Morecambe dairy farmer David Wannop believes in making the best of every opportunity. He manages a milking herd of 500 cows alongside his sons Joe and James and this year the family celebrates its 50th anniversary of farming at Heaton Hall Farm. David and Annette’s daughter, Lucinda, also plays an important role on the farm, overseeing all the administration and bookkeeping work.
“Opportunities come up in life and it’s up to you as a family or individual whether you want to take those opportunities and go forward. Our family has always done that. I’m very fortunate that I have two sons who are driving the business forward along with myself and we have a great team of staff. ForFarmers are very heavily involved as well – we have great support from everybody.”
While support has been key, making sound decisions has also clearly played a part in the success of the business. In June 2017 they made the move to milking three times a day, a change that has propelled yields from 10,500 to 11,500 litres per cow per year at 4% butterfat and 3.25% protein. “We’re hoping to improve on that, but the most important thing for us is to remain as efficient as possible.”
The milking herd is managed in four groups – categorised by yield (high, mid and lower) and one group of heifers. The current TMR is based on silage, ForFarmers SedaGold, a custom ForFarmers blend, wheat and oat wholecrop plus sodium carbonate and Minline Dairy, topped up with water.
“We only use one blend to keep everything simple and it’s easy to maintain consistency,” explains Joe. “We use SedaGold because it’s a good way of making our margin over purchased feed (MOPF) better because it gets moisture into the diet, makes the silage more palatable and helps boost feed intakes.”
The construction of new silage clamps in 2016 and 2018 also helped to maximise feed efficiency and make best use of homegrown forage, he continues. This has enabled the family to take more regular cuts (every five to six weeks) of grass silage.
Maintenance of their grass leys has also changed. “We’ve gone from reseeding every eight years to every six years, and we are now experimenting with direct drilling existing leys in year four to increase longevity.” The Wannops have also gone down the route of trying to direct drill the cereals to minimise cultivations and cost.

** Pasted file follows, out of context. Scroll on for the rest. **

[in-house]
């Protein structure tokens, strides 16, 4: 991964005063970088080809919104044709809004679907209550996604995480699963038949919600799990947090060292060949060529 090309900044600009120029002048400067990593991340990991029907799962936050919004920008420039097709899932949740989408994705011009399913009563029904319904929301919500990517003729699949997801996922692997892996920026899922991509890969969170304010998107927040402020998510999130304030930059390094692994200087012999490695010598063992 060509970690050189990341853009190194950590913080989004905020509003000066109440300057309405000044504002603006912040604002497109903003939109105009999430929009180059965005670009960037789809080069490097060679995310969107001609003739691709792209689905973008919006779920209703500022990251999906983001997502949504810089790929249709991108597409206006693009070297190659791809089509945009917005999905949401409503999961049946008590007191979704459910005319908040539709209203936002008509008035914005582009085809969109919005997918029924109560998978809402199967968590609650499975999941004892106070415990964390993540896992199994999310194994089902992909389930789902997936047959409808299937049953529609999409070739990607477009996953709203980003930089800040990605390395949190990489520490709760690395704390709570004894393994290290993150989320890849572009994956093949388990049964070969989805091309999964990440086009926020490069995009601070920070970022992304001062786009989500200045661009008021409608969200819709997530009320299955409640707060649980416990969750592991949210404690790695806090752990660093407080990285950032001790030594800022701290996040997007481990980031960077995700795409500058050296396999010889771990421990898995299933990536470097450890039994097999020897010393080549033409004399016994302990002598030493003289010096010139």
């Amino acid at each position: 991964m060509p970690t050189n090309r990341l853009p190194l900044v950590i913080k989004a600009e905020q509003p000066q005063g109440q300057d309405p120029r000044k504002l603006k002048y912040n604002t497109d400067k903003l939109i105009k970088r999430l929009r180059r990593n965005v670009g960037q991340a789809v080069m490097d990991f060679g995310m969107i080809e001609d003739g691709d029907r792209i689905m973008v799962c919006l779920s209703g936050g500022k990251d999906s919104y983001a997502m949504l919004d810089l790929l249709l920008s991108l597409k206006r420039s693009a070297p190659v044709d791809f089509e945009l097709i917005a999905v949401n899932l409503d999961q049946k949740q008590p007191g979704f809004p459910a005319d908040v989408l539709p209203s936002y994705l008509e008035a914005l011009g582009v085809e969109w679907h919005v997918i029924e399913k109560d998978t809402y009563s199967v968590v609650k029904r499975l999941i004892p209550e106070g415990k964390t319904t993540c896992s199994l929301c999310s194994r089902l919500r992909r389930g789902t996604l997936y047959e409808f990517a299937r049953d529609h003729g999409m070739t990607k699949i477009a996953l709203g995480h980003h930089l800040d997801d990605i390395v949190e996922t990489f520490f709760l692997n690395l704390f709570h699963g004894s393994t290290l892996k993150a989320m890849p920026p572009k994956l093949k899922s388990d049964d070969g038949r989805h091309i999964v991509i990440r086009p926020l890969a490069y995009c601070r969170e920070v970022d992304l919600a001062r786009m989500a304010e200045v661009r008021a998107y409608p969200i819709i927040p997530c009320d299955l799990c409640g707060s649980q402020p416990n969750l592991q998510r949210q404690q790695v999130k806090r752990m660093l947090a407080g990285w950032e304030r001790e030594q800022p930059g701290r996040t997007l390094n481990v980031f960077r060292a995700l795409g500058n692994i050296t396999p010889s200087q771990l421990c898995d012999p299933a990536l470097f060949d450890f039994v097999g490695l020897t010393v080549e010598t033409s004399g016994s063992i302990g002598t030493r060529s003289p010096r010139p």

Installation of a John Deere HarvestLab on the forager (the system also fits on the dribble bar used on the farm) has also been a valuable investment. “Before we used to put the fertiliser on, then top-up with slurry. It was all guesswork whereas now we put the slurry on first, the HarvestLab records the value of this slurry, and we then top up with purchased nitrogen as required.”
This has led to savings of 6t of fertiliser on this year’s first cut application, adds Joe. “We treat each field individually and use the HarvestLab to maximise everything that we’re trying to get out the grass.”
James manages the youngstock and dry cows on a second site. Attention to detail has helped improve efficiencies here too. “To bull heifers at 12 months we realised they have to be kept inside.”
Improved management and forage all played a part but housing them meant they weren’t being subjected to the vagaries of the British weather. “It’s constant and that’s how we find we can serve heifers at 12 months and then they come into the herd and perform really well.”
At 25.6p per litre the Wannops have one of the highest margin over purchased feeds (MOPF) within the ForFarmers client base, says account manager Philip Ambler. Measuring MOPF is about ensuring a return on the investment in feed. “We want to be sure that when we’re feeding cows and we’re coming up with the right nutrition solution, that it’s the right financial solution as well.”
The excellent forage produced on the farm was central to their success and ForFarmers’ dry NIR analysis gives a good understanding of the forage and how it performs, he continues.
“But equally with the introduction of OptiFeed over the last 12 months, we’ve been able to better utilise that forage. Rather than looking at the average cow that we were previously feeding, we’re now looking at the outliers as well and understanding why those outliers aren’t quite performing.
“We’ve identified the barriers that were there previously to cow performance and by removing these barriers, it’s really letting the cows express their natural potential.”
While delighted with the progress made in recent years the family believes there are more improvements to be made. A new parlour and technological investments are all within sight as the family concludes its current long-term plan and develops the next plan to take the business on for the next 50 years. “We are always planning ahead,” says David.